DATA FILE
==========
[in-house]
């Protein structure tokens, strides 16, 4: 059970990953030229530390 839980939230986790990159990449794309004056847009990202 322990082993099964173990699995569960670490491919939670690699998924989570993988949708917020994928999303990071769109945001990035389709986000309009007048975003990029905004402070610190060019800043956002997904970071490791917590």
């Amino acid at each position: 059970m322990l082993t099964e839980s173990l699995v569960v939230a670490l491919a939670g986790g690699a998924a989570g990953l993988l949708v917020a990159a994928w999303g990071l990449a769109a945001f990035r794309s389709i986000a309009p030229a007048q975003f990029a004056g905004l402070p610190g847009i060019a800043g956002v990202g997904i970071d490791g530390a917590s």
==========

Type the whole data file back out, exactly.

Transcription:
[in-house]
């Protein structure tokens, strides 16, 4: 059970990953030229530390 839980939230986790990159990449794309004056847009990202 322990082993099964173990699995569960670490491919939670690699998924989570993988949708917020994928999303990071769109945001990035389709986000309009007048975003990029905004402070610190060019800043956002997904970071490791917590």
């Amino acid at each position: 059970m322990l082993t099964e839980s173990l699995v569960v939230a670490l491919a939670g986790g690699a998924a989570g990953l993988l949708v917020a990159a994928w999303g990071l990449a769109a945001f990035r794309s389709i986000a309009p030229a007048q975003f990029a004056g905004l402070p610190g847009i060019a800043g956002v990202g997904i970071d490791g530390a917590s």